Research Papers: Heat and Mass Transfer

Maximum Heat Transfer and Operating Temperature of Oscillating Heat Pipe

[+] Author and Article Information
Naoko Iwata

Japan Aerospace Exploration Agency,
2-1-1, Sengen,
Tsukuba 305-8505,
Ibaraki, Japan
e-mail: iwata.naoko@jaxa.jp

Hiroyuki Ogawa

Japan Aerospace Exploration Agency,
3-1-1, Yoshinodai,
Sagamihara 252-5210,
Kanagawa, Japan
e-mail: ogawa.hiroyuki@jaxa.jp

Yoshiro Miyazaki

7-6-13-608, Bunkyo 910-0017,
Fukui, Japan
e-mail: miyazfam@lapis.plala.or.jp

1Corresponding author.

Contributed by the Heat Transfer Division of ASME for publication in the JOURNAL OF HEAT TRANSFER. Manuscript received November 1, 2015; final manuscript received June 8, 2016; published online August 2, 2016. Editor: Portonovo S. Ayyaswamy.

J. Heat Transfer 138(12), 122002 (Aug 02, 2016) (5 pages) Paper No: HT-15-1685; doi: 10.1115/1.4034054 History: Received November 01, 2015; Revised June 08, 2016

It is reported that the operating temperature of an oscillating heat pipe (OHP) at an operating limit is not dependent on the ambient temperature but that the maximum heat transfer is dependent on this. In this study, using different ambient temperature conditions, a 15-turn OHP filled with HFC-134a as a working fluid was operated until it dries out. The maximum heat transfer was found to vary with changes in the ambient temperature, but the operating temperature at an operating limit, which depends on the filling ratio (FR) of the working fluid, was found to be constant. At the operating limit, the operating temperature decreased with an increase in the FR when the ratio was greater than 50 wt.%. Visualization experiments and calculations were used to confirm that there is an increase in the liquid volume in the OHP in accordance with an increase in the heat input and that ultimately the OHP fills with the liquid, resulting in the failure of OHP operation. In contrast, at the operating limit, when the FR was less than 50%, the operating temperature increased in line with an increase in the FR. In this case, it is assumed that the volume of liquid slugs decreases as the heat input increases, thus causing the OHP to dry out. This theory is explained using a P–V diagram of the working fluid in the OHP. The OHP thermodynamic cycle reaches a saturated liquid or vapor line before it reaches a critical point if a specified volume is shifted from the specified volume at the critical point. The optimum FR for maximum heat transfer is therefore decided by the void ratio at the critical point of the working fluid.

Copyright © 2016 by ASME
Your Session has timed out. Please sign back in to continue.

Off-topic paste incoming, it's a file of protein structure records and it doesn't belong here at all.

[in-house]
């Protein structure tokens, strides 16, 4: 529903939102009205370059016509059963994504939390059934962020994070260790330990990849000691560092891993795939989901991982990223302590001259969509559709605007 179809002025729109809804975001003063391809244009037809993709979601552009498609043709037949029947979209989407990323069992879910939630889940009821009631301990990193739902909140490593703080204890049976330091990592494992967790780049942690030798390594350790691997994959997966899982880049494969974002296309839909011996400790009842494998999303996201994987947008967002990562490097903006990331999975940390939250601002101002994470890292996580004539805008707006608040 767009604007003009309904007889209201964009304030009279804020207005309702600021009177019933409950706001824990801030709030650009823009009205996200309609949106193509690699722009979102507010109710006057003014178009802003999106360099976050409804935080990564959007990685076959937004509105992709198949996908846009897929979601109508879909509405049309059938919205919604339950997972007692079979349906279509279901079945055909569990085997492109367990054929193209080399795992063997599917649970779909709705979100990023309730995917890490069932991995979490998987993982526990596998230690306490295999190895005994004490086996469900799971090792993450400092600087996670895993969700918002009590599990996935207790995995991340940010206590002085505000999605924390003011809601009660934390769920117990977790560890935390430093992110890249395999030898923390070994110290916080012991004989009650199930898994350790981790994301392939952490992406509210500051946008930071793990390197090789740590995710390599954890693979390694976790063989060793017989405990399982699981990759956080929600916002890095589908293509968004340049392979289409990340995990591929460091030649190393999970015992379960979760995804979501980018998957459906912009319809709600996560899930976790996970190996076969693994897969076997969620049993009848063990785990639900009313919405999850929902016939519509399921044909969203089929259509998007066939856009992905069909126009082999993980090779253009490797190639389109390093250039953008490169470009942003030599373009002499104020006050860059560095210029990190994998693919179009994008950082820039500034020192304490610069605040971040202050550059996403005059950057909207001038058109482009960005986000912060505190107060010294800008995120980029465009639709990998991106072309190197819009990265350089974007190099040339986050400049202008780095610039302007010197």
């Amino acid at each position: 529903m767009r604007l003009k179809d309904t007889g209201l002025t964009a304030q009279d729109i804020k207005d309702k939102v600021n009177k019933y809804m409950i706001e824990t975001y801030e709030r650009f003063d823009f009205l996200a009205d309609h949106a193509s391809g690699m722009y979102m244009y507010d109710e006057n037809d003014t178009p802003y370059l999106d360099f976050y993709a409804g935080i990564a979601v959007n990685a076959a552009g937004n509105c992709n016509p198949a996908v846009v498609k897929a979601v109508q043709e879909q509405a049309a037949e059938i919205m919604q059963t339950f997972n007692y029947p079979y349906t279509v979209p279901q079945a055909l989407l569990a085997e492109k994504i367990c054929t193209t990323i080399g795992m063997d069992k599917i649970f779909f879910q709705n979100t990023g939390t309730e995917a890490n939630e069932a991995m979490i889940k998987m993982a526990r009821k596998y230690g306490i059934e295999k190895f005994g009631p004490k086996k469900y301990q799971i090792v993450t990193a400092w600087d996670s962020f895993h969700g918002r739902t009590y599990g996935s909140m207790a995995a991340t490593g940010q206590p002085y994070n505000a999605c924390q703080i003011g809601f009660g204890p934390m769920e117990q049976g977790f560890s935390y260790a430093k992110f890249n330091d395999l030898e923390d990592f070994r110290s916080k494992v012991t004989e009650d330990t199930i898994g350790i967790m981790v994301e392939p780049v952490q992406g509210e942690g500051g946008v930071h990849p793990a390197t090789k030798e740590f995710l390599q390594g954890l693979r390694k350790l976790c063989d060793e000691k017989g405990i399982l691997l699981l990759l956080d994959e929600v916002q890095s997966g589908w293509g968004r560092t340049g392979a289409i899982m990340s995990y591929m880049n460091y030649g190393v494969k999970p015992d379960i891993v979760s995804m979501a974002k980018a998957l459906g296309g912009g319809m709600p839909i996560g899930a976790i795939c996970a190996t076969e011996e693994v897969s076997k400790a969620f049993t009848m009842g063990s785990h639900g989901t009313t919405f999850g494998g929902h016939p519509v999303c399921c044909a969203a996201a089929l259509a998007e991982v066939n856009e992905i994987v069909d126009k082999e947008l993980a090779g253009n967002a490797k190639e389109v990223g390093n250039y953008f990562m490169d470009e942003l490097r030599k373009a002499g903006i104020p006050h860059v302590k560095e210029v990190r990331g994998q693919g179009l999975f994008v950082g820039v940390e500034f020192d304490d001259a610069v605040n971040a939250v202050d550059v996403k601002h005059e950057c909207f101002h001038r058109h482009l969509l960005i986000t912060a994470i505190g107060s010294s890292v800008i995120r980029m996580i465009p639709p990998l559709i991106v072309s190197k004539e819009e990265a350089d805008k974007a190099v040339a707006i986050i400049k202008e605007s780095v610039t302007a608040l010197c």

Akachi, H. , Polasek, F. , and Stulc, P. , 1996, “ Pulsating Heat Pipes,” 5th International Heat Pipe Symposium, pp. 208–217.
Akachi, H. , 1990, “ Structure of a Heat Pipe,” U.S. Patent No. 4,921,041.
Akachi, H. , 1993, “ Structure of Micro-Heat Pipe,” U.S. Patent No. 5,219,020.
Iwata, N. , Ogawa, H. , and Miyazaki, Y. , 2011, “ Temperature-Controllable Oscillating Heat Pipe,” J. Thermophys. Heat Transfer, 25(3), pp. 386–392. [CrossRef]
Charoensawan, P. , Khanekar, S. , Groll, M. , and Terdton, P. , 2003, “ Closed Loop Pulsating Heat Pipes Part A: Parametric Experimental Investigations,” Appl. Therm. Eng., 23(16), pp. 2009–2020. [CrossRef]
Khandekar, S. , Dollinger, N. , and Groll, M. , 2003, “ Understanding Operational Regimes of Closed Loop Pulsating Heat Pipes: An Experimental Study,” Appl. Therm. Eng., 23(6), pp. 707–719. [CrossRef]
Lin, L. , Ponnapan, R. , and Leland, J. , 2001, “ Experimental Investigation of Oscillating Heat Pipes,” J. Thermophys. Heat Transfer, 15(4), pp. 395–400. [CrossRef]
Zhang, Y. , and Faghri, A. , 2008, “ Advances and Unsolved Issues in Pulsating Heat Pipes,” Heat Transfer Eng., 29(1), pp. 20–44. [CrossRef]
JSME, 2009, JSME Data Book: Heat Transfer, 5th ed., The Japan Society of Mechanical Engineers, Tokyo, Japan (in Japanese).
Nagasaki, T. , Sawada, Y. , Hojo, S. , and Ito, Y. , 2011, “ Study on Mechanism of Liquid Column Oscillation in Pulsating Heat Pipe,” 48th Japan Heat Transfer Symposium, Paper No. G113 (in Japanese).


Grahic Jump Location
Fig. 2

Experimental setup

Grahic Jump Location
Fig. 3

Maximum heat transfer

Grahic Jump Location
Fig. 4

TH at operating limit

Grahic Jump Location
Fig. 5

HFC-134a liquid density at saturation condition

Grahic Jump Location
Fig. 6

Liquid volume in OHP at operating limit

Grahic Jump Location
Fig. 7

Relation between TH and FR

Grahic Jump Location
Fig. 9

Visualization experiment results (FR = 85 wt.%). Left: low heat input (16.0 W) and right: high heat input (32.4 W).

Grahic Jump Location
Fig. 10

Visualization experiment results (FR = 39 wt.%). Left: low heat input (16.0 W) and right: high heat input (55.2 W).

Grahic Jump Location
Fig. 11

P–V diagram of the working fluid



Some tools below are only available to our subscribers or users with an online account.

Related Content

Customize your page view by dragging and repositioning the boxes below.

Related Journal Articles
Related eBook Content
Topic Collections

Sorry! You do not have access to this content. For assistance or to subscribe, please contact us:

  • TELEPHONE: 1-800-843-2763 (Toll-free in the USA)
  • EMAIL: asmedigitalcollection@asme.org
Sign In